Yes this is a software column — so there’s a very good reason for talking about a hardware product here and it leads us to an invaluable lesson relating to the internal logic of the Android platform code.
But first… the hardware
Your diligent headphone reviewer (that’s me) has been through many ‘can’ experiences, from the joys of Sennheiser units used at home… to the trials and tribulations brought about when trying to use headphones on the move.
Yes, I even bought a paid of Bose non noise cancelling ‘over ear’ headphones for use on planes because I couldn’t afford the noise cancelling ones.
Onwards then to ‘in ear’ units — basically, they fall out.
Okay, they either fall out or they plug so far into your ear canal that you feel like you are having your brain sucked out… and that’s assuming they are good quality.
Urbanista Nightrunner earphones work great, that’s it… they just work.
They have a little ‘silicon wing’ on each earphone that helps them gently nestle in your ear and they never fall out.
The extra benefit here is that the cables have been designed with reflective strips to keep you safer out and about near roads on dark nights.
The ‘Boston’ edition is a wireless Bluetooth unit and this is the one this commentary hinges around.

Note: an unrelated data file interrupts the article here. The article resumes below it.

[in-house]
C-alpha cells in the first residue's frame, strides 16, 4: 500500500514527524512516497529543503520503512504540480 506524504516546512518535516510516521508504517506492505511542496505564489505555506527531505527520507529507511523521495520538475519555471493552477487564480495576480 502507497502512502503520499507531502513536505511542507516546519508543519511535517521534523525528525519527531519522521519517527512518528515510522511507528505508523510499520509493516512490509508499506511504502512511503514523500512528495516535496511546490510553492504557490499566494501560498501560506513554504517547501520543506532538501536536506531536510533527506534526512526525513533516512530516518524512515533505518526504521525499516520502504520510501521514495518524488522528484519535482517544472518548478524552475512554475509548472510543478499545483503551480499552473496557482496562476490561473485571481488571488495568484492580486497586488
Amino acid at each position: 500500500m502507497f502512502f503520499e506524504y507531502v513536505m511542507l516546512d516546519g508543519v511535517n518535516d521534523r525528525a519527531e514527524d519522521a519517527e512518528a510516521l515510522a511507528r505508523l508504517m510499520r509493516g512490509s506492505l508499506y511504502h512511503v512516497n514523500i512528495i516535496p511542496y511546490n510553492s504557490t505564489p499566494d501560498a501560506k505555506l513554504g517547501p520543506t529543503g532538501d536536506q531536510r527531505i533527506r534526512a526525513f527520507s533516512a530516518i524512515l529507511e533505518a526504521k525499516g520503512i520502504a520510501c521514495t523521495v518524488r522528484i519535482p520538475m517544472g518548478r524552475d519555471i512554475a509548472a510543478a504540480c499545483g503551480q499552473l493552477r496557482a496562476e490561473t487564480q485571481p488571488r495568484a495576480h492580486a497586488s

Community manager at Urbanista Valarie Wigardt says, “This is one of the most important products we have created, a headphone that can actually save lives. Pedestrians and joggers difficult to spot in winter darkness if they do not wear reflective clothing, yet many choose not to.”
So without being too gushing… having been through the mill with lots of these products (there’s an expensive brand called Shure and its in-ear phones are extremely uncomfortable), it’s nice when you get hold of a unit that you think will really change the way you use your devices.
The Bluetooth challenge
The challenge we had when using these earphones was not down to any fault brought about by Urbanista in its manufacture, design or technology — the issue is with Android and its handling of Bluetooth.
Bluetooth share has stopped working — this is the error message that you well see when trying to add devices and here’s the reason why as detailed on StackOverflow:
“Yes, there is an unhandled case in the internal logic of the Android platform code where it assumes it will always be able to allocate a remote device record and if it cannot it crashes completely. Try toggling airplane mode briefly as this may clear the devices records (though power cycling does not). Otherwise, a factory reset definitely will.” – Chris Stratton Feb 26 ’14 at 20:07
I did have to completely wipe my Samsung Note 3 to get the system working correctly (and let’s be clear, this is no fault of Samsung) and finally Bluetooth connectivity happened.
We can pretty confidently say that this is an Android problem i.e. the Urbanista unit synced up fine with an iPad before this episode.
So is it worth the factory reset? YES !